7–1
Sweden
2001  USA, Minneapolis
Canada
3–2
United States

Russia
2–1
Finland
2002 Competition not held during 2002 Olympics
2003  China, Beijing Competition at top level was cancelled due to SARS outbreak in China
2004  Canada, Halifax/Dartmouth
Canada
2–0
United States

Finland
3–2
Sweden
2005  Sweden, Linköping/Norrköping
United States
1–0
(SO)

Canada

Sweden
5–2
Finland
2006 Competition not held during 2006 Olympics
2007  Canada, Winnipeg/Selkirk
Canada
5–1
United States

Sweden
1–0
Finland
2008  China, Harbin
United States
4–3
Canada

Finland
4–1
Switzerland
2009  Finland, Hämeenlinna
United States
4–1
Canada

Finland
4–1
Sweden
2010 Competition not held during 2010 Olympics
2011   Switzerland, Zürich/Winterthur
United States
3–2
(OT)

Canada

Finland
3–2
(OT)

Russia
2012  USA, Burlington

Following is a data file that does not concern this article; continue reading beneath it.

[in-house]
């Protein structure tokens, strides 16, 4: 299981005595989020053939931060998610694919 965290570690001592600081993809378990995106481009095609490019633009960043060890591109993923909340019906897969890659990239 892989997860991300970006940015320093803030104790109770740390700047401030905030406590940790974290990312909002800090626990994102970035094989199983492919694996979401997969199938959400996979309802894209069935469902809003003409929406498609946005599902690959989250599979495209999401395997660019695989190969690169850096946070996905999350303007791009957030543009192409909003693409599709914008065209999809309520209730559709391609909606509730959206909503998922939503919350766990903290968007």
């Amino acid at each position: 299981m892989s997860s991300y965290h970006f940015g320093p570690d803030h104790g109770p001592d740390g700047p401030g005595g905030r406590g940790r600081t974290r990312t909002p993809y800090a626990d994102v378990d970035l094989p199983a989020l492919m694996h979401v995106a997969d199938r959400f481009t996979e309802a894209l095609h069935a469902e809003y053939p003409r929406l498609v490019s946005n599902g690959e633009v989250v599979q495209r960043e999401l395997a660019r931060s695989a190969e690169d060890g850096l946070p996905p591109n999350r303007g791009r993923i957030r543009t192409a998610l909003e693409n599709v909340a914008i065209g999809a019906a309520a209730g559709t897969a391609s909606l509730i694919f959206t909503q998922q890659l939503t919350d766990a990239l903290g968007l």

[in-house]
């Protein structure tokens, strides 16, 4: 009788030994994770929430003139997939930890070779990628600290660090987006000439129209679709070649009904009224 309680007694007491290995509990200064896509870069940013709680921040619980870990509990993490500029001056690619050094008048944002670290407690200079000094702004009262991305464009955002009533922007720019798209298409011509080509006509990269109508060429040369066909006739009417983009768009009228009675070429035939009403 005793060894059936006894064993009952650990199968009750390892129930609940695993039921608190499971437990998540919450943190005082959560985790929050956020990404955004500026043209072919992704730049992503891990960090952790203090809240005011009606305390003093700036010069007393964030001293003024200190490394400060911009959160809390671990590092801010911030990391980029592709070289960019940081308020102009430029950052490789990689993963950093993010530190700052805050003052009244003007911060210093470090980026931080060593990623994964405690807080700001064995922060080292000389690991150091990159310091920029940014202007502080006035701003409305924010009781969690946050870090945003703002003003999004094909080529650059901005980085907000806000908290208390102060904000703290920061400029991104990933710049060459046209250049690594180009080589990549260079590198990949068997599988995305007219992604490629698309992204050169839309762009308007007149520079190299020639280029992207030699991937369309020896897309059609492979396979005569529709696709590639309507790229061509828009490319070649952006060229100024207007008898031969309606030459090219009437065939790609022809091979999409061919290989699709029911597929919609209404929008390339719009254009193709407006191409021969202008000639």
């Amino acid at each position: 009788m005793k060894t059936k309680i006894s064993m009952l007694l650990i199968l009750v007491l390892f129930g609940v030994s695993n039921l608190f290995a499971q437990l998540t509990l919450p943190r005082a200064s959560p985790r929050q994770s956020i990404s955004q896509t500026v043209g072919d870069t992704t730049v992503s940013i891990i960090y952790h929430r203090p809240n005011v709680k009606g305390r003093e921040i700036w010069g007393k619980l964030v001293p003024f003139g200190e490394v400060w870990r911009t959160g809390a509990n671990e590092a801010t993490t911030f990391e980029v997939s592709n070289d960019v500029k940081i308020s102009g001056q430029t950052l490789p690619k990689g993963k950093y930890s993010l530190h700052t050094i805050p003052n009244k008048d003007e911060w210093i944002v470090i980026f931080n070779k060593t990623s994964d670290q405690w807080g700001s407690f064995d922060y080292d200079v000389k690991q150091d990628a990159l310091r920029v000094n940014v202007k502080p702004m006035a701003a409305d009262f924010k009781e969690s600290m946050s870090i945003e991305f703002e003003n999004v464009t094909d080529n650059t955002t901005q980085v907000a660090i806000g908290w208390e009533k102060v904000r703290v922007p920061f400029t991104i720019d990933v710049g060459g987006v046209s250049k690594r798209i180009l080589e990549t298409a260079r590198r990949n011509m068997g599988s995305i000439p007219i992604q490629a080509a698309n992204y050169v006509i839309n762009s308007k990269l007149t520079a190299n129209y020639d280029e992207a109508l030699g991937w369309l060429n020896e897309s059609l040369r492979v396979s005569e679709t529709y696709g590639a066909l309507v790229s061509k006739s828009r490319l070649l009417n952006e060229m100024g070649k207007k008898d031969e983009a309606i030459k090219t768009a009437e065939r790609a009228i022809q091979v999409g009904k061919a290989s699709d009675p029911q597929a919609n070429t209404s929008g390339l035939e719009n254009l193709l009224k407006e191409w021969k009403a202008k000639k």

Canada
5–4
(OT)

United States

Switzerland
6–2
Finland
2013  Canada, Ottawa
United States
3–2
Canada

Russia
2–0
Finland
2014 Competition not held at top level during 2014 Olympics
2015  Sweden, Malmö
United States
7–5
Canada

Finland
4–1
Russia
2016  Canada, Kamloops
United States
1–0
(OT)

Canada

Russia
1–0
(SO)

Finland
2017  USA, Plymouth
United States
3–2
(OT)

Canada

Finland
8–0
Germany
2018 Competition not held at top level during 2018 Olympics
2019  Finland, Espoo
United States
2–1
(SO)

Finland

Canada
7–0
Russia
2020  Canada, Halifax/Truro[7]

Participation and medals[edit]

Nation Tournaments First Last Gold Silver Bronze Total Best finish (first/last)
 Canada 19 1990 2019 10 8 1 19 1st (1990/2012)
 United States 19 1990 2019 9 10 0 19 1st (2005/2019)